The Wall Street Journal
Electric-Car Maker Faraday Secures Rescue Loan
Tim Higgins andRyan Dezember
3 August 2017
Company’s main investor, Chinese billionaire Jia Yueting, faces financial uncertainty
Faraday Future unveils its FF 91 electric car during a January news conference in Las Vegas. The company began facing questions about its finances last year as it fell behind in payments to suppliers. PHOTO: ASSOCIATED PRESS
Faraday Future, a high-profile electric-car startup, has pledged its corporate headquarters in Los Angeles as collateral to secure a rescue loan intended to keep the lights on while it seeks new investors, according to people familiar with the matter.
The company has agreed to borrow about $14 million from Innovatus Capital Partners LLC, a New York investment firm, for a term of one year, the people said. The loan comes as Faraday’s main investor, Chinese billionaire Jia Yueting, faces financial uncertainty at LeEco Holdings, raising questions about the auto maker’s future.
A Shanghai court in July froze $181 million in assets partially owned by Mr. Jia over a missed interest payment, and an additional $2.3 billion in shares in the firm’s listed unit. LeEco had run into a cash crunch as Mr. Jia chased increasingly splashier deals, including an abandoned $2 billion agreement to buy U.S. TV-maker Vizio Inc.
Faraday, which began facing questions about its finances last year as it fell behind in payments to suppliers, has stressed it is run separately from LeEco, and company executives tried to sound confident in January when revealing an electric sport-utility vehicle called the FF 91 that promised to take on Tesla Inc. in the luxury electric-vehicle market.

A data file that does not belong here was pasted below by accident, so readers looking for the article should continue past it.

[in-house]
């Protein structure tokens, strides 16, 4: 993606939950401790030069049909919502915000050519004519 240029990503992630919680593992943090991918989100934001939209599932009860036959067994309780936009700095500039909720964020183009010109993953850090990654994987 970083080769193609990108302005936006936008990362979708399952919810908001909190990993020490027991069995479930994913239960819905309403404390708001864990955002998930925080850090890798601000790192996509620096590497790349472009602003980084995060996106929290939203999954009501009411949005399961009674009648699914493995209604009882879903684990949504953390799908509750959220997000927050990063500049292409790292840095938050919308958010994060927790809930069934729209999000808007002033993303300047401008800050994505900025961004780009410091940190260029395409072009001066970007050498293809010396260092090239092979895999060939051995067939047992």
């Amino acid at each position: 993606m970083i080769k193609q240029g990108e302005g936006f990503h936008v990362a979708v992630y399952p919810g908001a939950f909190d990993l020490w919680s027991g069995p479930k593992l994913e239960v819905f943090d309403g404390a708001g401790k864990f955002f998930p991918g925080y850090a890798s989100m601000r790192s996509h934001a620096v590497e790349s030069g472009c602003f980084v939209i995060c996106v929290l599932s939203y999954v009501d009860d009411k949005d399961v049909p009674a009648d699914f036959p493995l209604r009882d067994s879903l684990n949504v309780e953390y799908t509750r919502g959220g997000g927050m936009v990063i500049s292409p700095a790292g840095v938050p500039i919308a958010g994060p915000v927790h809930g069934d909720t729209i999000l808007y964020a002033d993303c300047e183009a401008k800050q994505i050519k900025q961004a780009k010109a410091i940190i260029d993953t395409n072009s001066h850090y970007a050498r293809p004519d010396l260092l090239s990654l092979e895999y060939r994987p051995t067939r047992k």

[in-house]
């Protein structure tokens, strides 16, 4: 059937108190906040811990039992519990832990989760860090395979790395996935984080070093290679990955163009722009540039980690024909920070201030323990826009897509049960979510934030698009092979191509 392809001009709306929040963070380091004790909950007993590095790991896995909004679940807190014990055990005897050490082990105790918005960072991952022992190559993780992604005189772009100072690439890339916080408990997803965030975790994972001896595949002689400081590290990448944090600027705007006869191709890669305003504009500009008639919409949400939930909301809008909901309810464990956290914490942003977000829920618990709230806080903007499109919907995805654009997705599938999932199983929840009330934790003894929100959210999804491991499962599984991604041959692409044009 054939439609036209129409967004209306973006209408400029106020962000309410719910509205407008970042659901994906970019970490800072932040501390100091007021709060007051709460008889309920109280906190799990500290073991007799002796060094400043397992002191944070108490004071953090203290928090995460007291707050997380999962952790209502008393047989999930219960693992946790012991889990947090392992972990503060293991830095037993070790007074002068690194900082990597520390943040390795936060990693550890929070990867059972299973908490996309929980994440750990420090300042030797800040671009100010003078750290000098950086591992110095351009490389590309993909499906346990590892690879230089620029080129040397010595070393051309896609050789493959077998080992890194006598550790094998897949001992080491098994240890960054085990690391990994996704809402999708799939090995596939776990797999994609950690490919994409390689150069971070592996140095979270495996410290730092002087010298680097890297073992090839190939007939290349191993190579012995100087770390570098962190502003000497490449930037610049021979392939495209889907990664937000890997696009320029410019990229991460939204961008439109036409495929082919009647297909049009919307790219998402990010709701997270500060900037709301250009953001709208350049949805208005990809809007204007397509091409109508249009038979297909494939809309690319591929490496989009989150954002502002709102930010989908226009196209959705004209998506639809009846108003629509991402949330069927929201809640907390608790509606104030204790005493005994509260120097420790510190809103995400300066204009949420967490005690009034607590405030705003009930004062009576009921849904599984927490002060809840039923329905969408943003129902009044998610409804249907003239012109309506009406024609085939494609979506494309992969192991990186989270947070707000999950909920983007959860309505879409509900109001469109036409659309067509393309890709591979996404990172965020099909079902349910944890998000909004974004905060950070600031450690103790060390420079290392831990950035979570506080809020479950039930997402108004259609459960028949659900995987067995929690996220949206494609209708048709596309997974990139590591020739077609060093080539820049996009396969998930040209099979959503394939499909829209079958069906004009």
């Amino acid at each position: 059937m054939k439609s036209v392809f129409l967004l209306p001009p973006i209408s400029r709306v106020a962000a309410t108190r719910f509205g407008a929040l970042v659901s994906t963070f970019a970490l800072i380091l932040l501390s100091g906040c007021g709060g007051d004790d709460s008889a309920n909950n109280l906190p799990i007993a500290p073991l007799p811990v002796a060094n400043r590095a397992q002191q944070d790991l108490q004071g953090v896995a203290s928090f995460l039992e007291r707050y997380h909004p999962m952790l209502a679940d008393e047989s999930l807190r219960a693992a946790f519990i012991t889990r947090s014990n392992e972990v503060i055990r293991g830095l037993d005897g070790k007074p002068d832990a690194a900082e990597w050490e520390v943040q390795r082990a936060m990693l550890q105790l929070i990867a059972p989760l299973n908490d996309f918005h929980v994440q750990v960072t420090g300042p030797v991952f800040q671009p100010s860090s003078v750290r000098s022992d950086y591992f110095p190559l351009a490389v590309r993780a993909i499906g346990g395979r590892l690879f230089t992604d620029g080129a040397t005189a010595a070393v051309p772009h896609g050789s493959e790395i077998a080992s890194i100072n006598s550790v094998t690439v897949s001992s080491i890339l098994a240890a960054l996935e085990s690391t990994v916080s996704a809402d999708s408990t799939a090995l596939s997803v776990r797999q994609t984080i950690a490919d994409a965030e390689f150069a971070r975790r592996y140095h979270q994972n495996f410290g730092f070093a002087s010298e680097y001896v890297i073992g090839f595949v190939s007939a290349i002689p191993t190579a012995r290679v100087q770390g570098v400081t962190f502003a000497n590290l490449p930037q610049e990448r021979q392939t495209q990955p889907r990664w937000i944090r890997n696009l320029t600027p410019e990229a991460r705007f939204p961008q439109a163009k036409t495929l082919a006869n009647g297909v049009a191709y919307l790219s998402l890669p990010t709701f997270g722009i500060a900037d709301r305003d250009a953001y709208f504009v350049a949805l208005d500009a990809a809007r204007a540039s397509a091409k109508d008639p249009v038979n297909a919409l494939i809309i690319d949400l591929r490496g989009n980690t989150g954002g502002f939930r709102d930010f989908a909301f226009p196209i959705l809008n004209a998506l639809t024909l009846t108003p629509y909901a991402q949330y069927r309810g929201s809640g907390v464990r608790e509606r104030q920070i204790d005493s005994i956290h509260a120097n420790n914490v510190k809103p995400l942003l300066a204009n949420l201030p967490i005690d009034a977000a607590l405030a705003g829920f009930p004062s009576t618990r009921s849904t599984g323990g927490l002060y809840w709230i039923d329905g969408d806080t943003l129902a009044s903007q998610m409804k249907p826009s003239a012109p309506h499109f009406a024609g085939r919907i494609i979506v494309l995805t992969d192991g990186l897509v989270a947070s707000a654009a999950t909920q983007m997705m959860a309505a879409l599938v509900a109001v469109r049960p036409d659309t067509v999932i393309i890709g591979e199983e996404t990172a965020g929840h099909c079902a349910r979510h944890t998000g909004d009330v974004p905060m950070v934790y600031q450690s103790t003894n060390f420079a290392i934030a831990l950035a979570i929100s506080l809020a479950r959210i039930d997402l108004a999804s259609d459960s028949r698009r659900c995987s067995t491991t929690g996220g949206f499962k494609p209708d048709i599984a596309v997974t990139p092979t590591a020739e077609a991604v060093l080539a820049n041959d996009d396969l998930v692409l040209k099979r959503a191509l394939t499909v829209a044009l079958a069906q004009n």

The new loan is designed to help Faraday keep operating while it seeks more lasting financial support, people familiar with the deal said. The loan is secured by the company’s suburban Los Angeles offices.
It comes as Stefan Krause, who joined Faraday as global chief financial officer in March, works to bring the company’s ambitions in line with its finances, including looking to raise $1 billion in the next year from outside investors. Faraday is targeting to begin production of the FF 91 in late 2018.
Mr. Krause, formerly finance chief at BMW AG and Deutsche Bank AG , was brought in after several U.S. leaders departed ahead of the January vehicle reveal. He recently added operating chief duties and recruited Ulrich Kranz, the former leader behind BMW’s electric vehicle project, as chief technology officer.
In July, the company shelved plans to build a $1 billion factory in Nevada and announced it was looking for a manufacturing facility to begin production more quickly. The newly borrowed money could help enable the company to land a new factory, one of the people familiar with the effort said.
Innovatus was launched last year by David Schiff and Andrew Dym, who previously ran a unit of Perella Weinberg Partners LP that invested in physical and financial assets. Like the Perella Weinberg funds that they managed, Innovatus invests in both equity and debt, typically with some tie to tangible assets and an income-producing component.
Innovatus is among the industry-agnostic investment firms that have emerged since the financial crisis with eyes toward the sort of deals that once flowed to so-called special situations at banks. Banks have largely abandoned such businesses, leaving room for the likes of Blackstone Group LP’s Tactical Opportunities unit and Innovatus to sift through deals ranging from stakes in oil wells and real estate to buying ships and airplanes and making esoteric business loans.
Innovatus, for example, earlier this year lent $17 million to medical device maker TransEnterix Inc. The loan is secured by the company’s assets, and its terms allow TransEnterix to make interest-only payments so long as it reaches milestones in its efforts to win approval from U.S. regulators for a robotic system aimed at minimally invasive surgeries.